II. Collateral Estoppel

 We must also address the district court's alternative holding that collateral estoppel bars Pleming's second lawsuit.   While res judicata bars the relitigation of claims, collateral estoppel precludes the relitigation of an issue that has already been litigated and resolved in a prior proceeding.   See Durbin, 793 F.2d at 1549.   To claim the benefit of collateral estoppel the party relying on the doctrine must show that:  (1) the issue at stake is identical to the one involved in the prior proceeding;  (2) the issue was actually litigated in the prior proceeding;  (3) the determination of the issue in the prior litigation must have been “a critical and necessary part” of the judgment in the first action;  and (4) the party against whom collateral estoppel is asserted must have had a full and fair opportunity to litigate the issue in the prior proceeding.  Id. The district court found that the Pleming I court, before it could have granted summary judgment in Universal-Rundle's favor, necessarily evaluated Pleming's claims regarding the October 1994 incidents and found no evidence of discrimination.

Our conclusion that Pleming did not actually assert a claim for employment discrimination arising out of the October 1994 incidents in the first lawsuit leads us to question whether the parties actually litigated those issues.   The United States Court of Appeals for the Seventh Circuit has explained that the actual litigation requirement for the application of collateral estoppel “will usually be satisfied merely by the designation of the question as one for trial (for example by its being listed on the pretrial order as an issue that is to be tried ․ ), even if no evidence is introduced․”  Truck Ins. Exch. v. Ashland Oil, Inc., 951 F.2d 787, 792 (7th Cir.1992);  see also Restatement (Second) of Judgments § 27 cmt. d (1982) (“When an issue is properly raised, by the pleadings or otherwise, and is submitted for determination, and is determined, the issue is actually litigated․”).6  Although it is clear that Pleming made no such formal declaration of her intent to litigate the October 1994 incidents during Pleming I, Universal-Rundle argues that because Pleming offered the incidents as evidence of discriminatory intent and pretext, Pleming actually litigated her claims for employment discrimination arising out of those incidents.

We rejected a similar argument, however, as “completely devoid of merit” in Wu, 863 F.2d at 1548-49.   In that case, we found that a judgment against the plaintiff on prior claims of gender discrimination did not collaterally estop a subsequent claim for retaliation, even though the testimony offered in the first trial “touched on” the defendant's retaliatory actions.  Id. Similarly, we cannot accept Universal-Rundle's contention that Pleming litigated her claims arising out of the October 1994 incidents, including her claims of retaliation for filing Pleming I, simply by offering the incidents as evidence of pretext in a distinct employment decision.   This is not a case in which the plaintiff squarely presented an issue for decision in the first litigation and failed to carry the burden of proof;  rather, “[i]t was neither framed by the pleadings as an issue nor decided by the district judge.”   Ashland Oil, 951 F.2d at 793.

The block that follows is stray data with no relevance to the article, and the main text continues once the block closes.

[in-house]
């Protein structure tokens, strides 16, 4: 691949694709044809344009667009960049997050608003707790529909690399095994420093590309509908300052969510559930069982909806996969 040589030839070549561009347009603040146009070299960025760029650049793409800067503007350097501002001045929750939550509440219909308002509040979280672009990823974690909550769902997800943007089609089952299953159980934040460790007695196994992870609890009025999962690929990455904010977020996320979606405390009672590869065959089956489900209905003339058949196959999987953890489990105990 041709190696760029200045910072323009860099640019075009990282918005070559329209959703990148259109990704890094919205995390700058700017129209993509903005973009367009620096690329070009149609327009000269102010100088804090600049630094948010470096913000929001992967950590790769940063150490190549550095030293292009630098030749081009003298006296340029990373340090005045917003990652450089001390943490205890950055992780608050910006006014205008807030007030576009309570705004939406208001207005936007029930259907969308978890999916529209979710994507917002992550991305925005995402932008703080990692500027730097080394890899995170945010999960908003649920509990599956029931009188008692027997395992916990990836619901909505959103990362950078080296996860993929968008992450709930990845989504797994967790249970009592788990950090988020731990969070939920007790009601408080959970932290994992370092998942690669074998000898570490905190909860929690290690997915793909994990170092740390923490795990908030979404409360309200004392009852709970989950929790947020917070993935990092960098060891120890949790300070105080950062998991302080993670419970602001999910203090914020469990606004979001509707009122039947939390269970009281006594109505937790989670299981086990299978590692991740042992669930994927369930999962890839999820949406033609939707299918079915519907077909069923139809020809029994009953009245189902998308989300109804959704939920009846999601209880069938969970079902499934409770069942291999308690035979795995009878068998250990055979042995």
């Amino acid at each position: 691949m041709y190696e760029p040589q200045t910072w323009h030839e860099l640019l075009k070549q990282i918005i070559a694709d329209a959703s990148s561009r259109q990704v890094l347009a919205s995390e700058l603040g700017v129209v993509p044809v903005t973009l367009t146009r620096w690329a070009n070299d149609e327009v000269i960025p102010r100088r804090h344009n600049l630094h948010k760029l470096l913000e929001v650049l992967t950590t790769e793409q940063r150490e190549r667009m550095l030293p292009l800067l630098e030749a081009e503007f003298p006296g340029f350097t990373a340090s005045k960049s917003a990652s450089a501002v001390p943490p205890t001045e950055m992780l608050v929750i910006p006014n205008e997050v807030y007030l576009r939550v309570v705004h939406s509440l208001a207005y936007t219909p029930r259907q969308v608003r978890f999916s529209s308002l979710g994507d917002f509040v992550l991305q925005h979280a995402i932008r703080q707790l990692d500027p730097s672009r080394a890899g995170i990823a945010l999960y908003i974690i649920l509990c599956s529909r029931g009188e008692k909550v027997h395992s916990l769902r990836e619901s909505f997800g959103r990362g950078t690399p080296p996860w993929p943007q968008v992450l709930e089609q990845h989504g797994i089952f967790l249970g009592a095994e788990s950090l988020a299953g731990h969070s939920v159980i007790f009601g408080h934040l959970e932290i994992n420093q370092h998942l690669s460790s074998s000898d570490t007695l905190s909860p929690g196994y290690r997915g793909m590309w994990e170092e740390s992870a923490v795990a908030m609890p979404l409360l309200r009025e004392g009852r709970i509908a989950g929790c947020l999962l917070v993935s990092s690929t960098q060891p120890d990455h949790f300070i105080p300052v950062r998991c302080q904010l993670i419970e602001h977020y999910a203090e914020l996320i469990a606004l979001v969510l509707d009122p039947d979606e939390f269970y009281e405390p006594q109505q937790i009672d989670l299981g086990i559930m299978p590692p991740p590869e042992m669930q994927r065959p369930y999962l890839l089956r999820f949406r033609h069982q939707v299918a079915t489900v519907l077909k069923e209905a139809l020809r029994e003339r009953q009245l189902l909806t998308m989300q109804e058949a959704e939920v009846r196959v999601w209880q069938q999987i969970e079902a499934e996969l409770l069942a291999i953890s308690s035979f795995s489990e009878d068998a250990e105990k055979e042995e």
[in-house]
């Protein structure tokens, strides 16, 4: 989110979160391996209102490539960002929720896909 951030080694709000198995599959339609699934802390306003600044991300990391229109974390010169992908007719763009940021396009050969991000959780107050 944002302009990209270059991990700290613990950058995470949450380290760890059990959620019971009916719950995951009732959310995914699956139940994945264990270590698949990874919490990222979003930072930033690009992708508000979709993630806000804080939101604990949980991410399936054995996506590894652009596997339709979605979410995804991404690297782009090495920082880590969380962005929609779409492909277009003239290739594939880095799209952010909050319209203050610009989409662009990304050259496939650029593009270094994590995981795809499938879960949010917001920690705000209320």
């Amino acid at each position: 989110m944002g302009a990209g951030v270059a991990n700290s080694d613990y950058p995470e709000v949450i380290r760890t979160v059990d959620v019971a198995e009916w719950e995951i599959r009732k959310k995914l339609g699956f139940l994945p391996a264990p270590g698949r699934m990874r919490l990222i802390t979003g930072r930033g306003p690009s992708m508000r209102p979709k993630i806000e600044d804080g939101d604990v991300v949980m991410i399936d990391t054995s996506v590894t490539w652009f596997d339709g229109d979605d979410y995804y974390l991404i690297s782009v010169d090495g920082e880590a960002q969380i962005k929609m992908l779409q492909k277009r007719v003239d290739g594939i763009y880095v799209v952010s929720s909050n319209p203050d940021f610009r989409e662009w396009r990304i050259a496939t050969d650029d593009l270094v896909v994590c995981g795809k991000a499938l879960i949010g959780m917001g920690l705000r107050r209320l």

We note that Pleming's present complaint alleges that Universal-Rundle did not hire her for a clerical position in October 1994 at least in part to retaliate against her for filing the Pleming I litigation.   Regardless of what else Pleming may have argued in the first lawsuit, it is clear that the subject of retaliation did not arise, and Universal-Rundle does not contend otherwise.   Moreover, to the extent Pleming did raise the October 1994 incidents in the first litigation, she did not “actually litigate” the question of whether those incidents would themselves constitute employment discrimination.   Pleming sought to introduce these incidents to show that Universal-Rundle's citation to a policy against transferring employees to lower paying jobs was pretextual.   Pleming attempted to show pretext by proving that although Universal-Rundle knew by October 1994 that she could not handle the physical demands of her higher paying position and, therefore, could not demand that the company return her to that job, the company still refused to hire her in a clerical position.   Much like we held in Wu, this tangential reference to the events of October 1994 was an insufficient basis for district court's conclusion that the parties had actually litigated the issue.7  Cf. Rath v. Gallup, Inc., 51 F.3d 791, 793 (8th Cir.1995) (a plaintiff's failure to establish pretext in a prior litigation establishes only that the employment decision in question was not improperly motivated and that was the only issue that was “ ‘actually litigated’ for collateral estoppel purposes”);  United States v. Woods, 484 F.2d 127, 138 (4th Cir.1973) (finding that a grant of acquittal on one count of a criminal prosecution did not collaterally estop the prosecution from offering evidence on that count to prove absence of accident on other counts).   Accordingly, we reverse the district court's alternative holding that collateral estoppel barred Pleming's suit in this case.